AUGUSTA, Ga. - If you were expecting the olive branch of conciliation, if you were expecting a shaky, wishy-washy performance from a ruler under siege, if you were expecting Hootie Johnson to show up for his annual Masters press conference yesterday with a woman on each arm, an iced pitcher of sweet tea and a jaw-dropping announcement, well, you would be sorely disappointed.
Instead, the chairman of Augusta National Golf Club pronounced that the addition of a female member is not imminent, even over his dead body.
“If I drop dead right now, this second, our position will not change on this issue,” Johnson said. “I promise you that. It is not my issue alone.”
So we have this message for Martha Burk, the women's rights advocate who will buzz into town later this week like the proverbial hornets' nest:
Regardless of your tactics, of your appeals to corporate giants, of your threats to sponsors and advertisers, your fight against this single-gender bastion of wealthy, powerful men will not be easily won.
Bluntly, the men in green jackets could not care less about you or your organization or your desires.
How could it be otherwise? These guys are not easily pushed around.
They include the CEOs of Microsoft, American Express and Citigroup, a former senator and three ex-cabinet members. Nine of them, headed by Bill Gates, who is worth an estimated $43 billion, were among Forbes Magazine's 400 richest Americans in 2002. Six of those nine are billionaires.
Hootie isn't among that elite group, but he ain't cashing food stamps over at the Piggly Wiggly, either. He inherited his daddy's business, something called State Bank & Trust, a number of years ago. Through buyouts and mergers and the like, you might know it by its current name, the Bank of America.
As hard as this may be to believe, the 300 or so members of Augusta National are, on average, 78 years old.
So yeah, there is new money. Bundles of the stuff. But a lot of it is old, old money. Old, southern, bourbon-and-branch-water money.
Enough money that when Burk's National Council of Women's Organizations began its assault by going after the Masters' TV sponsors, the club simply announced that it would televise this year's event without the benefit of advertising revenue.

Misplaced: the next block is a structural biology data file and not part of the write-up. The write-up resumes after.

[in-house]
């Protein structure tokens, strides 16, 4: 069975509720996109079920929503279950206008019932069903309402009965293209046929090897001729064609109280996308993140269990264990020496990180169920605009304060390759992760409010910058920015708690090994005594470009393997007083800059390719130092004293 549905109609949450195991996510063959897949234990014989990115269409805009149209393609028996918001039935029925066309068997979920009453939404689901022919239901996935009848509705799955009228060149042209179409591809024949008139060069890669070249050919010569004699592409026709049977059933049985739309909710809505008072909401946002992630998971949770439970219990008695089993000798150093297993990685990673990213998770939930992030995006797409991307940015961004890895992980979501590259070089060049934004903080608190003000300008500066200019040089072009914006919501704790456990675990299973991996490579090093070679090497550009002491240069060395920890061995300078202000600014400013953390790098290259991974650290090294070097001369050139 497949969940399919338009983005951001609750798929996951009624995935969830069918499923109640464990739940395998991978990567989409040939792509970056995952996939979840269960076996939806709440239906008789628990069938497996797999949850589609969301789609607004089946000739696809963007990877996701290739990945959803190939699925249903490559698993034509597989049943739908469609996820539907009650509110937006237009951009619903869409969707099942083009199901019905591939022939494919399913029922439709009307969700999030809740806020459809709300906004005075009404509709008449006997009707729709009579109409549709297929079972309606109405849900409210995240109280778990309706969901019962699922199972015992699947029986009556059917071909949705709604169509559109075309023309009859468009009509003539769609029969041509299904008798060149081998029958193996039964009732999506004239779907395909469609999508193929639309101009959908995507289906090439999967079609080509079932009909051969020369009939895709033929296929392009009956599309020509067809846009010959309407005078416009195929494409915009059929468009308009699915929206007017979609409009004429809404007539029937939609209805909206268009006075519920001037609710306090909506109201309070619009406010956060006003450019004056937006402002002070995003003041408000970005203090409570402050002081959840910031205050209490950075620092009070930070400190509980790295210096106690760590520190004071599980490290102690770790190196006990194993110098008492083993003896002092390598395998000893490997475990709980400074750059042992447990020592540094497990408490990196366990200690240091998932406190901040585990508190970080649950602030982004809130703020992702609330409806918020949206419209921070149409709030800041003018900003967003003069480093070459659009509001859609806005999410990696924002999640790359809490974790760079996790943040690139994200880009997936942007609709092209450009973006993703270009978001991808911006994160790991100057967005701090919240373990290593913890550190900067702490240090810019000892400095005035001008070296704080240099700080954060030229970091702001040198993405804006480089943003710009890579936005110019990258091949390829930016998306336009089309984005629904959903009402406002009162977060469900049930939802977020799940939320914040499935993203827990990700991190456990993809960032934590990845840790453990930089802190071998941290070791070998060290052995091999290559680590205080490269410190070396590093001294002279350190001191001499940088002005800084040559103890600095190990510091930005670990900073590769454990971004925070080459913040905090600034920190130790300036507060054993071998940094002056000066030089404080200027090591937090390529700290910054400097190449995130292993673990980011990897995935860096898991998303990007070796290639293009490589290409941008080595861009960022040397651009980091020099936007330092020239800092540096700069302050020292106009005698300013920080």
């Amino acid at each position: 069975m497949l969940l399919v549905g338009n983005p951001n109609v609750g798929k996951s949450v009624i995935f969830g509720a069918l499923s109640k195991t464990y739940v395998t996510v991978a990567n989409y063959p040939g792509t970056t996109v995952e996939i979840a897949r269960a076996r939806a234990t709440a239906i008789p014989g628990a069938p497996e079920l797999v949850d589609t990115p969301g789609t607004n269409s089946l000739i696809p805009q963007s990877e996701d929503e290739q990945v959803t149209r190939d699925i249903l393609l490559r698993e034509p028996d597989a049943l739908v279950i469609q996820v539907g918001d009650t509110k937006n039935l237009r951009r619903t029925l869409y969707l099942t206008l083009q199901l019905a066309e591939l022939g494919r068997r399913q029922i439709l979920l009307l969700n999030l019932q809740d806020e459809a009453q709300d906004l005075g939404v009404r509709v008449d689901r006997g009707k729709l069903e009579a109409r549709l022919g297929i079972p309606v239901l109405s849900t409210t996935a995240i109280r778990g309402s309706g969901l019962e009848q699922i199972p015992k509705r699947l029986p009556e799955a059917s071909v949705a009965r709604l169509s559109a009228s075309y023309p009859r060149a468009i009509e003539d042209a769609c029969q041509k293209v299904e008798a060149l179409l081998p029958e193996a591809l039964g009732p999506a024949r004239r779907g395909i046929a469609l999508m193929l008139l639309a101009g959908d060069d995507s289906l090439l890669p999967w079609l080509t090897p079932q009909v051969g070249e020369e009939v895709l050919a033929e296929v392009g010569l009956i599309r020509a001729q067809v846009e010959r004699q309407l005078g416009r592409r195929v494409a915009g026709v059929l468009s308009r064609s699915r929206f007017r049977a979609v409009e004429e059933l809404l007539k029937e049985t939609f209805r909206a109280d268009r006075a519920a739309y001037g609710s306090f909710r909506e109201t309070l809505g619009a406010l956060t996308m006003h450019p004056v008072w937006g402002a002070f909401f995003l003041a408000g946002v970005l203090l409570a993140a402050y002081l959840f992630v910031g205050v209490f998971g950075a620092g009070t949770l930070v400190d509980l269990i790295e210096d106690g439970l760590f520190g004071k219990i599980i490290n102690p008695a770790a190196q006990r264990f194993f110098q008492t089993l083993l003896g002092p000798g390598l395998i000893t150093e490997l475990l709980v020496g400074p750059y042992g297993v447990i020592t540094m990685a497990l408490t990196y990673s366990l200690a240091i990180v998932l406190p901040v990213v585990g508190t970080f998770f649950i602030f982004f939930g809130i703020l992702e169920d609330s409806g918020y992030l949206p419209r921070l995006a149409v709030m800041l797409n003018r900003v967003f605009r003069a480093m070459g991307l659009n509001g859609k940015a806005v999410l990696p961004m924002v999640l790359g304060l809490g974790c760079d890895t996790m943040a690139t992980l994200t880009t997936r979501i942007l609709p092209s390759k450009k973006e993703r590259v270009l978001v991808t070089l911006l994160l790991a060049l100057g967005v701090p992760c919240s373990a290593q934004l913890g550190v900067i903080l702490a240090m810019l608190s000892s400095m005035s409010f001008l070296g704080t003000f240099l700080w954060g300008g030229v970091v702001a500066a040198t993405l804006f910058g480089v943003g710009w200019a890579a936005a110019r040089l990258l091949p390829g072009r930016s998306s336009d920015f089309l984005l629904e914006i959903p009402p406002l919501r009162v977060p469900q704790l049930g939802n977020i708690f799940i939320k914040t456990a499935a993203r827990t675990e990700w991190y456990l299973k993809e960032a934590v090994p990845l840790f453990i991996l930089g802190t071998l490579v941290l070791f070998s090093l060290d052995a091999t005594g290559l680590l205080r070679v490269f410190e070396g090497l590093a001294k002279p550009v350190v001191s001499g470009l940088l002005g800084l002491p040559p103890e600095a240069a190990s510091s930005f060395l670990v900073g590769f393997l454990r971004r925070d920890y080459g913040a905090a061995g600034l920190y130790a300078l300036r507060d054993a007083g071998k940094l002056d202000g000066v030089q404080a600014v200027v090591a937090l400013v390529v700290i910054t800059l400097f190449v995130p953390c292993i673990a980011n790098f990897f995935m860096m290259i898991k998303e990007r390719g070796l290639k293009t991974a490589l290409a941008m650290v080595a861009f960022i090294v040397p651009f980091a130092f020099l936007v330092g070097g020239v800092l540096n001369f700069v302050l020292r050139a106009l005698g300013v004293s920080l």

Johnson was asked yesterday how long the National could continue to do that should this issue not disappear for awhile.
“Indefinitely,” was the one-word answer.
So there's your problem, Martha. You're butting heads with folks who believe in their way of life, which is one of privilege and entitlement, and have the U.S. Constitution and bottomless pockets to back it up.
You'll get your 15 minutes of fame, but you have nary a prayer.
Oh, there will be a female member or members at Augusta National someday. Hootie said as much.
However, he added, “I want to emphasize that we have no timetable, and our membership is very comfortable with our present status. The fact is we are a private club. Just because we host a golf tournament [or] because some of our members are well-known should not cause us to be viewed differently. Our club will continue to make its own decisions.”
In other words, when they build a locker room without urinals it will be because club sentiment favors it, not because of Martha Burk, a couple busloads of protesters, liberal columnists or political correctness.
Hootie Johnson and the members of Augusta National - only two of 300 have resigned their memberships over this issue - cannot be intimidated.
But they can be riled up.
That's all Ms. Burk has managed to do. And it may not have been a real smart move when going against the likes of Hootie Johnson.
Dead or alive.33.47909 -81.97531 AUGUSTA, Ga. - If you were expecting the olive branch of conciliation, if you were expecting a shaky, wishy-washy performance from a ruler under siege, if you were expecting Hootie Johnson to show up for his annual Masters press conference yesterday with a woman on each arm, an iced pitcher of sweet tea and a jaw-dropping announcement, well, you would be sorely disappointed.